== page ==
LorangerShipley2010

Reference

Loranger, J., Shipley, B. (2010) Interspecific covariation between stomatal density and other functional leaf traits in a local flora. Botany, 88(1):30-38. (URL )

Abstract

Despite the importance of stomata in leaf functioning, and despite the recent interest in interspecific leaf trait covariation in functional ecology, little is known about how stomatal density relates to other leaf traits in a broad interspecific context. This is especially important because stomatal density has been widely used to deduce temporal variation in atmospheric CO2 concentrations [CO2atm] from fossilized or herbarium leaves. We therefore measured stomatal density, specific leaf area (SLA) and its components, leaf thickness, and leaf chlorophyll content in both sun and shade leaves of 169 individuals from 52 angiosperm species in southwestern Quebec. Using mixed models, we show that stomatal density decreases allometrically with increasing SLA and chlorophyll content, and increases allometrically with increasing lamina thickness. The sun–shade contrast changes the intercepts, but not the slopes, of these relationships. It is important to take into consideration these relations when correlating stomatal density with [CO2], to avoid spurious interpretations.

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@ARTICLE { LorangerShipley2010,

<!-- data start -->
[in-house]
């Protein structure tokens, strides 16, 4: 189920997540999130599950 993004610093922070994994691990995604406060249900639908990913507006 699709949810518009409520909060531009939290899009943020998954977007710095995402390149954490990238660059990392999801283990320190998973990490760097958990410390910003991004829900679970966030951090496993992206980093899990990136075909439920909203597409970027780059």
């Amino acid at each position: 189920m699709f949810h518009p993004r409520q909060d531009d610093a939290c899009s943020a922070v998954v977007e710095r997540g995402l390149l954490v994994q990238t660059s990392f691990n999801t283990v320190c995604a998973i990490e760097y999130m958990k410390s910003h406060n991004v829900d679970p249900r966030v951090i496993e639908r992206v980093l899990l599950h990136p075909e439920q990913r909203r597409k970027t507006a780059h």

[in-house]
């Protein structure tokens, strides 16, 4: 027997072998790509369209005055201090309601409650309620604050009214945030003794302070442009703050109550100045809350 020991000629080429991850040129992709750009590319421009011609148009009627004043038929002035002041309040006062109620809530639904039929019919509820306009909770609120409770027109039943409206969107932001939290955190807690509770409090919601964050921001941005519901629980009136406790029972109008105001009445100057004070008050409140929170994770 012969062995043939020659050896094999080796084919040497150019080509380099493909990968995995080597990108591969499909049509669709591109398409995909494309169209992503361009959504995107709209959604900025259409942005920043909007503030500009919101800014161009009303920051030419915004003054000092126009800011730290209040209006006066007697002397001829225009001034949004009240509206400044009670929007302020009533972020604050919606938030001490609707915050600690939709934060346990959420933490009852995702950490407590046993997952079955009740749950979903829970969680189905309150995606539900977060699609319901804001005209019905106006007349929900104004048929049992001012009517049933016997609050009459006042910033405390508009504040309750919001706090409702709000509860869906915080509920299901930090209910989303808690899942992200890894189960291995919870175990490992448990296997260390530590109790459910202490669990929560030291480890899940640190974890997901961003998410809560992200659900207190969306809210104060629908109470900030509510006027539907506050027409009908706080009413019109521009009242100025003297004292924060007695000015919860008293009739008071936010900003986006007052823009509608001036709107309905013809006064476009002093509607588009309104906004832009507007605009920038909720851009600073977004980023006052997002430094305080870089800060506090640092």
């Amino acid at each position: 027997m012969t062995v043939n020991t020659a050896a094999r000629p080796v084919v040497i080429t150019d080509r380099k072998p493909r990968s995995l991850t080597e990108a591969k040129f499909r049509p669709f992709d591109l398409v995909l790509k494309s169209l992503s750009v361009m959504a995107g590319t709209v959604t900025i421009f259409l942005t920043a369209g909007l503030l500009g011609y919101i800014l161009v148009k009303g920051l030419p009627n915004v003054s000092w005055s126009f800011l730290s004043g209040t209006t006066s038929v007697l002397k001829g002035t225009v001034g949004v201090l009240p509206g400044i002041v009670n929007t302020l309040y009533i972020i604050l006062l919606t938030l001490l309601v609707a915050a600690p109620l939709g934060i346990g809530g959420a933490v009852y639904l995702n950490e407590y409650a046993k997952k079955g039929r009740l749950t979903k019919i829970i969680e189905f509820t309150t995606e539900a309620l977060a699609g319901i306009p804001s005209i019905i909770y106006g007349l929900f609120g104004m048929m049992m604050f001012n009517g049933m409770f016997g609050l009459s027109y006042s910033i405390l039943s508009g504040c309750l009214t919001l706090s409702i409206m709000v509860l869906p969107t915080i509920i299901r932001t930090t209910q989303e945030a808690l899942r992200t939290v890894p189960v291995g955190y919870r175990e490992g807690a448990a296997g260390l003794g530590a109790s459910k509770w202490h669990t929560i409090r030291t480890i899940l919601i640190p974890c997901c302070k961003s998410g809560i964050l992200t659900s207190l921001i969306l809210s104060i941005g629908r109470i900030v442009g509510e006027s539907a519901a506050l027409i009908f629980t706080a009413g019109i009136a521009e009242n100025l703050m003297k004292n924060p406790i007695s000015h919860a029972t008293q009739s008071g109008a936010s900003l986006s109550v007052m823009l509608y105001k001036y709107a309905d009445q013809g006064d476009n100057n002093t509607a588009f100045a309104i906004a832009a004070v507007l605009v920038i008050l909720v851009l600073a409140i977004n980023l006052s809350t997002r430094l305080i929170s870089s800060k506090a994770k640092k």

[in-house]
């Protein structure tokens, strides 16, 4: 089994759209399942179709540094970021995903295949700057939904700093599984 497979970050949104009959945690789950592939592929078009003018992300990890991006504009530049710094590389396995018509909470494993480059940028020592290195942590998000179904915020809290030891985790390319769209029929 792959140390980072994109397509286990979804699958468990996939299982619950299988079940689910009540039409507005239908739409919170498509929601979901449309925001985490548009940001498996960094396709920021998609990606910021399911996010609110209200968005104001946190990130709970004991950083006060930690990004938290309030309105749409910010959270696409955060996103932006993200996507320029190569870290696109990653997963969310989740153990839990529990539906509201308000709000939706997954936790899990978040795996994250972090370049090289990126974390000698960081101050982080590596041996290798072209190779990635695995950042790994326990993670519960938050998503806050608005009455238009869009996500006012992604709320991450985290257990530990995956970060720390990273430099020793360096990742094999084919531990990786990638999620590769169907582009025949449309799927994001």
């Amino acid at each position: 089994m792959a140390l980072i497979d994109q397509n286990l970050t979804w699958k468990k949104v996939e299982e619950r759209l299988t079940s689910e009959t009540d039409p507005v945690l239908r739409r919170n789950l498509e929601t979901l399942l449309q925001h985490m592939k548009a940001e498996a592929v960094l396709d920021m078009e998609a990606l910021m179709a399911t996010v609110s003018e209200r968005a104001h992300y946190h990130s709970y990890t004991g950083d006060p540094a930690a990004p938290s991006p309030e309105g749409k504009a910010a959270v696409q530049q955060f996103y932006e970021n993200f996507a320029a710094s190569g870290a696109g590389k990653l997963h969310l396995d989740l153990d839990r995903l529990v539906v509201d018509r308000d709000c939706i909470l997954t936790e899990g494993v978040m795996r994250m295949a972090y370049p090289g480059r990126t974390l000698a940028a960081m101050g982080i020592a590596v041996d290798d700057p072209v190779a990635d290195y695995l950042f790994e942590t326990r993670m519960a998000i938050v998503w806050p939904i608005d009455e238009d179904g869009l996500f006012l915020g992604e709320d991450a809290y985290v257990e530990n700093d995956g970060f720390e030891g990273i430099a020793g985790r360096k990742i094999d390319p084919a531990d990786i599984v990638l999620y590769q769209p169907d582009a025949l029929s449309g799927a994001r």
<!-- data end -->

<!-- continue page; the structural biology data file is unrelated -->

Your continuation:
AUTHOR = { Loranger, J. and Shipley, B. },
    TITLE = { Interspecific covariation between stomatal density and other functional leaf traits in a local flora },
    JOURNAL = { Botany },
    YEAR = { 2010 },
    VOLUME = { 88 },
    PAGES = { 30-38 },
    NUMBER = { 1 },
    ABSTRACT = { Despite the importance of stomata in leaf functioning, and despite the recent interest in interspecific leaf trait covariation in functional ecology, little is known about how stomatal density relates to other leaf traits in a broad interspecific context. This is especially important because stomatal density has been widely used to deduce temporal variation in atmospheric CO2 concentrations [CO2atm] from fossilized or herbarium leaves. We therefore measured stomatal density, specific leaf area (SLA) and its components, leaf thickness, and leaf chlorophyll content in both sun and shade leaves of 169 individuals from 52 angiosperm species in southwestern Quebec. Using mixed models, we show that stomatal density decreases allometrically with increasing SLA and chlorophyll content, and increases allometrically with increasing lamina thickness. The sun–shade contrast changes the intercepts, but not the slopes, of these relationships. It is important to take into consideration these relations when correlating stomatal density with [CO2], to avoid spurious interpretations. },
    DOI = { 10.1139/B09-103 },
    EPRINT = { http://www.nrcresearchpress.com/doi/pdf/10.1139/B09-103 },
    KEYWORDS = { SLA, stomatal density, allometry, comparative ecology, leaf lamina thickness, variance components },
    URL = { http://www.nrcresearchpress.com/doi/abs/10.1139/B09-103 },
}

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